# Minimum Point of a Function

1. Nov 30, 2011

### tatianaiistb

1. The problem statement, all variables and given/known data

Decide whether F=x2y2-2x-2y has a minimum at the point x=y=1 (after showing that the first derivatives are zero at that point).

2. Relevant equations

FxxFyy-Fxy2

3. The attempt at a solution

So I found that:
Fx=2xy2-2, which at point (1,1) = 0 OK
Fy=2x2y-2, which at point (1,1) = 0 OK
Fxx=2y2
Fyy=2x2
Fxy=4xy

So at point (1,1):
FxxFyy-Fxy2=4-16=-12, which is less than 0.

Does this mean that because it is less than zero, rather than greater, it DOES NOT have a minimum but rather a saddle point? Thanks!
1. The problem statement, all variables and given/known data

2. Relevant equations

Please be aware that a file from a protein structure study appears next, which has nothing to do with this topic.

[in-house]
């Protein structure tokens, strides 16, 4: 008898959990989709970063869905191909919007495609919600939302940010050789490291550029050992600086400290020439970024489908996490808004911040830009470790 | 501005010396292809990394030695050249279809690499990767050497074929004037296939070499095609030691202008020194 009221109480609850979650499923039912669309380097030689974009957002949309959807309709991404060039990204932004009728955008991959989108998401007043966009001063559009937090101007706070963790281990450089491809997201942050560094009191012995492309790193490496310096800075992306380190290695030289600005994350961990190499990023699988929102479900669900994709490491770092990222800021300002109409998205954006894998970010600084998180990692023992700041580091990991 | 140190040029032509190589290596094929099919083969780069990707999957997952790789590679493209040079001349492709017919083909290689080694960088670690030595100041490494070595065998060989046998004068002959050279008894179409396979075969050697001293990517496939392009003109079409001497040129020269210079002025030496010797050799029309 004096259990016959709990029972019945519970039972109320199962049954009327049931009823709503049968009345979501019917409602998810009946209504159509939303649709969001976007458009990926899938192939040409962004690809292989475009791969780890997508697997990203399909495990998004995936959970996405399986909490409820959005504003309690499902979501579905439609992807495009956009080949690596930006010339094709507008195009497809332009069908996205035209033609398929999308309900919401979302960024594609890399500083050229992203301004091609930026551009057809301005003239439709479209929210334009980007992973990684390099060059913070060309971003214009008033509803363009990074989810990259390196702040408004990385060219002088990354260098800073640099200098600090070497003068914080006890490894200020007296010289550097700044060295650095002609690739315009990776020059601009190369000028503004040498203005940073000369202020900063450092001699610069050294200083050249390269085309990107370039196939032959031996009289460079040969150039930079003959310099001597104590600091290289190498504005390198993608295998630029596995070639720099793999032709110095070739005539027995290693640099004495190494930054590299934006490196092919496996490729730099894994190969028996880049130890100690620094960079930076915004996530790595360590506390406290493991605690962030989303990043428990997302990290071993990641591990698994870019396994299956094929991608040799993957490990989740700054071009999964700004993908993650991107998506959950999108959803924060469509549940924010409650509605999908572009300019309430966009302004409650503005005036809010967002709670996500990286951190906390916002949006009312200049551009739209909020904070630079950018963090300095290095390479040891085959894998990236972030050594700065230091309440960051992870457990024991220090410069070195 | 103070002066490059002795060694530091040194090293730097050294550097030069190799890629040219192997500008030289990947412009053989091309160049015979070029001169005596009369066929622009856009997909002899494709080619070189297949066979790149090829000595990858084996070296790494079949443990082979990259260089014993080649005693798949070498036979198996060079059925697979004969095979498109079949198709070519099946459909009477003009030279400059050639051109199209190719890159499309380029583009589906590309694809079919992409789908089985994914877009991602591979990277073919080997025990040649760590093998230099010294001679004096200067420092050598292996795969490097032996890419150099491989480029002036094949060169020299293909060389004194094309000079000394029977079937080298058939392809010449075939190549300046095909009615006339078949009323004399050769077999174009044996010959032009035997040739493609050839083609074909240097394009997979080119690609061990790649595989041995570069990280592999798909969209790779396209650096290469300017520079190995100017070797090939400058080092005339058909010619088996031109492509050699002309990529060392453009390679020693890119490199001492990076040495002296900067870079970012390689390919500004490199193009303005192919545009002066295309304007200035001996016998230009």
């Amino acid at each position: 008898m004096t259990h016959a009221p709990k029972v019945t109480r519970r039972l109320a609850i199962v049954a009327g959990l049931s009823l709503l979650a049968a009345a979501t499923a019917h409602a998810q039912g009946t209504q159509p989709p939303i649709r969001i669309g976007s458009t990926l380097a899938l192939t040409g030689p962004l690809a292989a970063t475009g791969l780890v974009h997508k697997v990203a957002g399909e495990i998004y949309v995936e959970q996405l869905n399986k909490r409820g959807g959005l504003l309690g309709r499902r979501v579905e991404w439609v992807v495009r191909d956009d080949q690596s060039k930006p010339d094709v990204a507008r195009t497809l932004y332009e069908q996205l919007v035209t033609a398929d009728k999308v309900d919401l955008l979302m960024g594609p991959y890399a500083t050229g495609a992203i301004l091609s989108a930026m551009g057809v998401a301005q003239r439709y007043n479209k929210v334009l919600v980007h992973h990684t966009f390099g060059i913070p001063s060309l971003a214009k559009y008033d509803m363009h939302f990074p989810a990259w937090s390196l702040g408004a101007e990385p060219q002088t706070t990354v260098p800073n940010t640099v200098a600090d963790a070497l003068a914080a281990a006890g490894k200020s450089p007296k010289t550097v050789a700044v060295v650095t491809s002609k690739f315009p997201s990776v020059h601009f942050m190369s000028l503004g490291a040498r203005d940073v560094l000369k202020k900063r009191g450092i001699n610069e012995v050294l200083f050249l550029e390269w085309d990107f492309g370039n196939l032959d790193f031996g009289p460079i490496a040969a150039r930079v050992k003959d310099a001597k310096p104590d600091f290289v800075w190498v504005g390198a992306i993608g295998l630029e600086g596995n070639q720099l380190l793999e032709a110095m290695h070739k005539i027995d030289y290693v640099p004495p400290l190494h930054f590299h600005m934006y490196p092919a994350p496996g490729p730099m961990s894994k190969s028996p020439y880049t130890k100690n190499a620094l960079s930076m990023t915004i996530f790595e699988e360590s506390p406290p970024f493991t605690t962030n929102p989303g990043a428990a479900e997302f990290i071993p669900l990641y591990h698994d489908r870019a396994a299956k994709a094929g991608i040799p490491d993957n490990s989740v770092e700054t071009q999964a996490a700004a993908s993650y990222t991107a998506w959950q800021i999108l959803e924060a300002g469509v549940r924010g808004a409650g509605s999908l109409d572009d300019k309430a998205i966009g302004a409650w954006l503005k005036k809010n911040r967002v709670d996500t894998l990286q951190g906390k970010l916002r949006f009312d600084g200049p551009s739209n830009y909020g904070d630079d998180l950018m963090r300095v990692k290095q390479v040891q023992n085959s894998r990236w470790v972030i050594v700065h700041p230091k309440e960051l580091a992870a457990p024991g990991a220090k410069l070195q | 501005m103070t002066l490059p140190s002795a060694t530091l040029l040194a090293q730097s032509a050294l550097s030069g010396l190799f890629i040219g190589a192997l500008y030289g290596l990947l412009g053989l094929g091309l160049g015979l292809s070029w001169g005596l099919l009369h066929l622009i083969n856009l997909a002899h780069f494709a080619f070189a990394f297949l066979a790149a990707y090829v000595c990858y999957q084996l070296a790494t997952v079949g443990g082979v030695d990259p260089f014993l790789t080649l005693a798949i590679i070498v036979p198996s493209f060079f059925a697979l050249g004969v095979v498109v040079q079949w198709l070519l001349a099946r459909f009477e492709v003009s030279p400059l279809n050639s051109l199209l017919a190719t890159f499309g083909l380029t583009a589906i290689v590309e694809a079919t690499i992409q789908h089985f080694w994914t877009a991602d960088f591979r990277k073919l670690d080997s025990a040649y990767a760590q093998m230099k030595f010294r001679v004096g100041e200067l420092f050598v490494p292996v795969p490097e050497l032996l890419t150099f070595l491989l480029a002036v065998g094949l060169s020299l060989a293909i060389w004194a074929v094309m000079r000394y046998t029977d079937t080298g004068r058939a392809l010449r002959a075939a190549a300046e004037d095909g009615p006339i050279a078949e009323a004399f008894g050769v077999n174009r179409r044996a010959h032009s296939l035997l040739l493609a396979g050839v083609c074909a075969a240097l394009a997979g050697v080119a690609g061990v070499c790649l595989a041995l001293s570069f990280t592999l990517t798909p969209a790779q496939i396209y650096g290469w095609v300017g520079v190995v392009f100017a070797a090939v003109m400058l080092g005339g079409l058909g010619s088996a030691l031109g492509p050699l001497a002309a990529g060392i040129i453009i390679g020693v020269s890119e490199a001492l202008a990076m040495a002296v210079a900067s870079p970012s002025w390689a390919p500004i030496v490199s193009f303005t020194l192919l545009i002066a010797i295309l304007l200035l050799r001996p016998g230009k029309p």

3. The attempt at a solution

2. Nov 30, 2011

### I like Serena

Hi tatianaiistb!

Yes, the second derivative test says that a negative determinant means it's a saddle point.

Btw, you can easily verify by checking a few points in the neighbourhood, like (1,0) and (-1.1).

3. Nov 30, 2011

### Ray Vickson

You get a saddle point. To understand WHY (rather than just citing prescriptions), look at what you get when you use the Hessian matrix to construct a quadratic approximation near (1,1): f ~ 2(x-1)^2 + 2(y-1)^2 -8(x-1)(y-1) = 2[(x-1)-(y-1)]^2-4(x-1)(y-1) = 2(x-y)^2 -4(x-1)(y-1) = 2(u-v)^2-4uv, where u=x-1 and v=y-1. When v=0 we have f ~ 2u^2 > 0 for nonzero u; when u=0 we have f~2v^2 > 0 for nonzero v. But when u=v we have f ~ -4u^2 < 0 for nonzero u (and v), so (u,v) = (0,0) is a min along some direction lines and a max along other direction lines. That is what a saddle point means.

RGV

Share this great discussion with others via Reddit, Google+, Twitter, or Facebook